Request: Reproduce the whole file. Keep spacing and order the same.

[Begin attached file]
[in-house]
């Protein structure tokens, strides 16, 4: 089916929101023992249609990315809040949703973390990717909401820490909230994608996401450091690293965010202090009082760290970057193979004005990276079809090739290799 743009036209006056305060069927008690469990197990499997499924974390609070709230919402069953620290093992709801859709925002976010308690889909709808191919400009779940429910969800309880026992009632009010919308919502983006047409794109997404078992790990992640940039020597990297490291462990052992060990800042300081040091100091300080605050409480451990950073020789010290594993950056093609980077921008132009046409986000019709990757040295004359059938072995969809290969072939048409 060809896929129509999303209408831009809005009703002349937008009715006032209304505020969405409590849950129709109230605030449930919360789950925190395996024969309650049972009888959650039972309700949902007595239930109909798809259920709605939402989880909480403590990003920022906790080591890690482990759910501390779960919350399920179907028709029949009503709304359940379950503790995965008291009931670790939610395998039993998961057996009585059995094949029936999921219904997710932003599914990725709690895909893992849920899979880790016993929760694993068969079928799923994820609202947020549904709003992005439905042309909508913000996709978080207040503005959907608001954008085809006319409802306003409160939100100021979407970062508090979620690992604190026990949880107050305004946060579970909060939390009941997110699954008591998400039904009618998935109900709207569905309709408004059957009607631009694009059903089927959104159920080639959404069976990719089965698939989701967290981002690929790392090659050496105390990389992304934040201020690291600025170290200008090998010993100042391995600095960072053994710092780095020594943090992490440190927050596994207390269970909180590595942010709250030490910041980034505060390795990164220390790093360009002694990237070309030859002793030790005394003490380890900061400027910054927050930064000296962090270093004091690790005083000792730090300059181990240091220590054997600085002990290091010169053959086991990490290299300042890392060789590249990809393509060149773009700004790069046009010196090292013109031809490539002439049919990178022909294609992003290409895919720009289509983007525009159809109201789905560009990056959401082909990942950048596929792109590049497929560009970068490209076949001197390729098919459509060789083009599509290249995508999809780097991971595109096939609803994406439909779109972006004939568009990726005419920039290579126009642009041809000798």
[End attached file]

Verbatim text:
[in-house]
């Protein structure tokens, strides 16, 4: 089916929101023992249609990315809040949703973390990717909401820490909230994608996401450091690293965010202090009082760290970057193979004005990276079809090739290799 743009036209006056305060069927008690469990197990499997499924974390609070709230919402069953620290093992709801859709925002976010308690889909709808191919400009779940429910969800309880026992009632009010919308919502983006047409794109997404078992790990992640940039020597990297490291462990052992060990800042300081040091100091300080605050409480451990950073020789010290594993950056093609980077921008132009046409986000019709990757040295004359059938072995969809290969072939048409 060809896929129509999303209408831009809005009703002349937008009715006032209304505020969405409590849950129709109230605030449930919360789950925190395996024969309650049972009888959650039972309700949902007595239930109909798809259920709605939402989880909480403590990003920022906790080591890690482990759910501390779960919350399920179907028709029949009503709304359940379950503790995965008291009931670790939610395998039993998961057996009585059995094949029936999921219904997710932003599914990725709690895909893992849920899979880790016993929760694993068969079928799923994820609202947020549904709003992005439905042309909508913000996709978080207040503005959907608001954008085809006319409802306003409160939100100021979407970062508090979620690992604190026990949880107050305004946060579970909060939390009941997110699954008591998400039904009618998935109900709207569905309709408004059957009607631009694009059903089927959104159920080639959404069976990719089965698939989701967290981002690929790392090659050496105390990389992304934040201020690291600025170290200008090998010993100042391995600095960072053994710092780095020594943090992490440190927050596994207390269970909180590595942010709250030490910041980034505060390795990164220390790093360009002694990237070309030859002793030790005394003490380890900061400027910054927050930064000296962090270093004091690790005083000792730090300059181990240091220590054997600085002990290091010169053959086991990490290299300042890392060789590249990809393509060149773009700004790069046009010196090292013109031809490539002439049919990178022909294609992003290409895919720009289509983007525009159809109201789905560009990056959401082909990942950048596929792109590049497929560009970068490209076949001197390729098919459509060789083009599509290249995508999809780097991971595109096939609803994406439909779109972006004939568009990726005419920039290579126009642009041809000798």